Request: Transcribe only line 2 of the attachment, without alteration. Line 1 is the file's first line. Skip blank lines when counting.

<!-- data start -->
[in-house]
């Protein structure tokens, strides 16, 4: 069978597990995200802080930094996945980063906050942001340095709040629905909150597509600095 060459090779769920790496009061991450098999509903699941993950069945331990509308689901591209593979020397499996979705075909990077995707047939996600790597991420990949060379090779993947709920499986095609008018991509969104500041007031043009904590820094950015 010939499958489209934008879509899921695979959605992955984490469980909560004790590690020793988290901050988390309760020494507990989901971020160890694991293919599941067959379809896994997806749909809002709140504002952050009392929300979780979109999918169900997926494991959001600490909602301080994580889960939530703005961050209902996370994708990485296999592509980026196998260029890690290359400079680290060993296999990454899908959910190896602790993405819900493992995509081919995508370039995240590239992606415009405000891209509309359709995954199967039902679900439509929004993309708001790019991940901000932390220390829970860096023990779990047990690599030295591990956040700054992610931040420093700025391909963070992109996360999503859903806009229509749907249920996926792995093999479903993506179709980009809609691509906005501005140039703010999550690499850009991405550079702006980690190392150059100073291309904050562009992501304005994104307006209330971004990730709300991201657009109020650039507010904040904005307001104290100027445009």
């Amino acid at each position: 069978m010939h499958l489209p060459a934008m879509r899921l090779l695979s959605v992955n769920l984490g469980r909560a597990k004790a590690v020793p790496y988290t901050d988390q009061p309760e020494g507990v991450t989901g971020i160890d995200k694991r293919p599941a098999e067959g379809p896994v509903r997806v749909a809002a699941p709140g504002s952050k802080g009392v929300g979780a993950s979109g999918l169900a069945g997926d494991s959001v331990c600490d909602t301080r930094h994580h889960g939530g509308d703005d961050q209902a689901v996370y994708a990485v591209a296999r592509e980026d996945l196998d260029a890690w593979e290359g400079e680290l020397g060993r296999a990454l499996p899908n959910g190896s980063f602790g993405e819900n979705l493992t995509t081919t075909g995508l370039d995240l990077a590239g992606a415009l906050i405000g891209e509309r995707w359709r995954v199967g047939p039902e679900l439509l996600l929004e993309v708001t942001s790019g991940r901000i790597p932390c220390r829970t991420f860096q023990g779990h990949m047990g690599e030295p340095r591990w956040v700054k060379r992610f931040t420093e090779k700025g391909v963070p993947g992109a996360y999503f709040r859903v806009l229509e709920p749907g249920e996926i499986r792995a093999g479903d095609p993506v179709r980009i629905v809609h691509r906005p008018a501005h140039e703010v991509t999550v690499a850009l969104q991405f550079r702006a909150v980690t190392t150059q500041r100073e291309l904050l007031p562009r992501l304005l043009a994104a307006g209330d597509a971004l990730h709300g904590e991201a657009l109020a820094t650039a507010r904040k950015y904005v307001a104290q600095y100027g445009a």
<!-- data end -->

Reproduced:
């Protein structure tokens, strides 16, 4: 069978597990995200802080930094996945980063906050942001340095709040629905909150597509600095 060459090779769920790496009061991450098999509903699941993950069945331990509308689901591209593979020397499996979705075909990077995707047939996600790597991420990949060379090779993947709920499986095609008018991509969104500041007031043009904590820094950015 010939499958489209934008879509899921695979959605992955984490469980909560004790590690020793988290901050988390309760020494507990989901971020160890694991293919599941067959379809896994997806749909809002709140504002952050009392929300979780979109999918169900997926494991959001600490909602301080994580889960939530703005961050209902996370994708990485296999592509980026196998260029890690290359400079680290060993296999990454899908959910190896602790993405819900493992995509081919995508370039995240590239992606415009405000891209509309359709995954199967039902679900439509929004993309708001790019991940901000932390220390829970860096023990779990047990690599030295591990956040700054992610931040420093700025391909963070992109996360999503859903806009229509749907249920996926792995093999479903993506179709980009809609691509906005501005140039703010999550690499850009991405550079702006980690190392150059100073291309904050562009992501304005994104307006209330971004990730709300991201657009109020650039507010904040904005307001104290100027445009």